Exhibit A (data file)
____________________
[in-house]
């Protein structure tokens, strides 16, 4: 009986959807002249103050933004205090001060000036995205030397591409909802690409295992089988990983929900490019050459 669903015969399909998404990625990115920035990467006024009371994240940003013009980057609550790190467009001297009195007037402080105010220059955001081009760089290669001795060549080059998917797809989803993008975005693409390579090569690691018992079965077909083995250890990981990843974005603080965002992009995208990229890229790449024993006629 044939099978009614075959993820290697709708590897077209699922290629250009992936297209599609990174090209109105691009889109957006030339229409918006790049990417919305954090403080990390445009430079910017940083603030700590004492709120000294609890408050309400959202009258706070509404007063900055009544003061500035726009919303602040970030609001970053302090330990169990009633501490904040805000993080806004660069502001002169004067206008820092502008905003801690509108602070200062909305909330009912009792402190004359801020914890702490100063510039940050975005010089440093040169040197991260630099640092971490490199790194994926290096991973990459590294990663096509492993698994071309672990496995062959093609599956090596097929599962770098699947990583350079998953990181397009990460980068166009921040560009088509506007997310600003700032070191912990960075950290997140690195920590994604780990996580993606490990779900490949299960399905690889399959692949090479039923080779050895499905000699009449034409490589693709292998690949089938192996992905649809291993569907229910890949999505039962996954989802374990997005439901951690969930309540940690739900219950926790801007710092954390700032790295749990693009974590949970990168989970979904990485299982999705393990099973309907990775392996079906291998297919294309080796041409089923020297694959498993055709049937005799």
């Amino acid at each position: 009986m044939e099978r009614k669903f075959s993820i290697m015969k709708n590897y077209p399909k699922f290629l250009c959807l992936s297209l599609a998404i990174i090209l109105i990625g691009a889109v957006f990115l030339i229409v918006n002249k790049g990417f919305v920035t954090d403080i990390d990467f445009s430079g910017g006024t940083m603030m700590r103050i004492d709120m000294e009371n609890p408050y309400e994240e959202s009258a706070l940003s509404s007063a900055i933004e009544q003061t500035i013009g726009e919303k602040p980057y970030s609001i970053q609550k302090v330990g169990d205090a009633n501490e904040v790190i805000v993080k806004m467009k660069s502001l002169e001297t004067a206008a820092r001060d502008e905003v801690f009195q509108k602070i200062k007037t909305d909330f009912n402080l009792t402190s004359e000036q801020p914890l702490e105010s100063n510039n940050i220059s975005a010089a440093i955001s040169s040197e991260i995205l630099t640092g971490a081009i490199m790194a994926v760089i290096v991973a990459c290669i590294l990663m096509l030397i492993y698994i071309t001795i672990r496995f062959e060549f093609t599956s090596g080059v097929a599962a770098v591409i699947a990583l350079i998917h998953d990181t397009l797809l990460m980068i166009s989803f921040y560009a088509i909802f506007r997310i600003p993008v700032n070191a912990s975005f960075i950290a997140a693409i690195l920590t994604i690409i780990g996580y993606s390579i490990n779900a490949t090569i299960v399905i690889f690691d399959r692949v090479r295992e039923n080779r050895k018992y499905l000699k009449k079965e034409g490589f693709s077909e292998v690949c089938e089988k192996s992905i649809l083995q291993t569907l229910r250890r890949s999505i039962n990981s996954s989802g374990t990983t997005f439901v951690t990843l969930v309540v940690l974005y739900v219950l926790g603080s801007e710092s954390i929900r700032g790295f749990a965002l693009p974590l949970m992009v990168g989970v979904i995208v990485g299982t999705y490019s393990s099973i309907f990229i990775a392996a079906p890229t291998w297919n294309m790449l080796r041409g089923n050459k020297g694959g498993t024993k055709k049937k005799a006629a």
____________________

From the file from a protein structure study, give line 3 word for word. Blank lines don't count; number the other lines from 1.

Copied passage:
């Amino acid at each position: 009986m044939e099978r009614k669903f075959s993820i290697m015969k709708n590897y077209p399909k699922f290629l250009c959807l992936s297209l599609a998404i990174i090209l109105i990625g691009a889109v957006f990115l030339i229409v918006n002249k790049g990417f919305v920035t954090d403080i990390d990467f445009s430079g910017g006024t940083m603030m700590r103050i004492d709120m000294e009371n609890p408050y309400e994240e959202s009258a706070l940003s509404s007063a900055i933004e009544q003061t500035i013009g726009e919303k602040p980057y970030s609001i970053q609550k302090v330990g169990d205090a009633n501490e904040v790190i805000v993080k806004m467009k660069s502001l002169e001297t004067a206008a820092r001060d502008e905003v801690f009195q509108k602070i200062k007037t909305d909330f009912n402080l009792t402190s004359e000036q801020p914890l702490e105010s100063n510039n940050i220059s975005a010089a440093i955001s040169s040197e991260i995205l630099t640092g971490a081009i490199m790194a994926v760089i290096v991973a990459c290669i590294l990663m096509l030397i492993y698994i071309t001795i672990r496995f062959e060549f093609t599956s090596g080059v097929a599962a770098v591409i699947a990583l350079i998917h998953d990181t397009l797809l990460m980068i166009s989803f921040y560009a088509i909802f506007r997310i600003p993008v700032n070191a912990s975005f960075i950290a997140a693409i690195l920590t994604i690409i780990g996580y993606s390579i490990n779900a490949t090569i299960v399905i690889f690691d399959r692949v090479r295992e039923n080779r050895k018992y499905l000699k009449k079965e034409g490589f693709s077909e292998v690949c089938e089988k192996s992905i649809l083995q291993t569907l229910r250890r890949s999505i039962n990981s996954s989802g374990t990983t997005f439901v951690t990843l969930v309540v940690l974005y739900v219950l926790g603080s801007e710092s954390i929900r700032g790295f749990a965002l693009p974590l949970m992009v990168g989970v979904i995208v990485g299982t999705y490019s393990s099973i309907f990229i990775a392996a079906p890229t291998w297919n294309m790449l080796r041409g089923n050459k020297g694959g498993t024993k055709k049937k005799a006629a």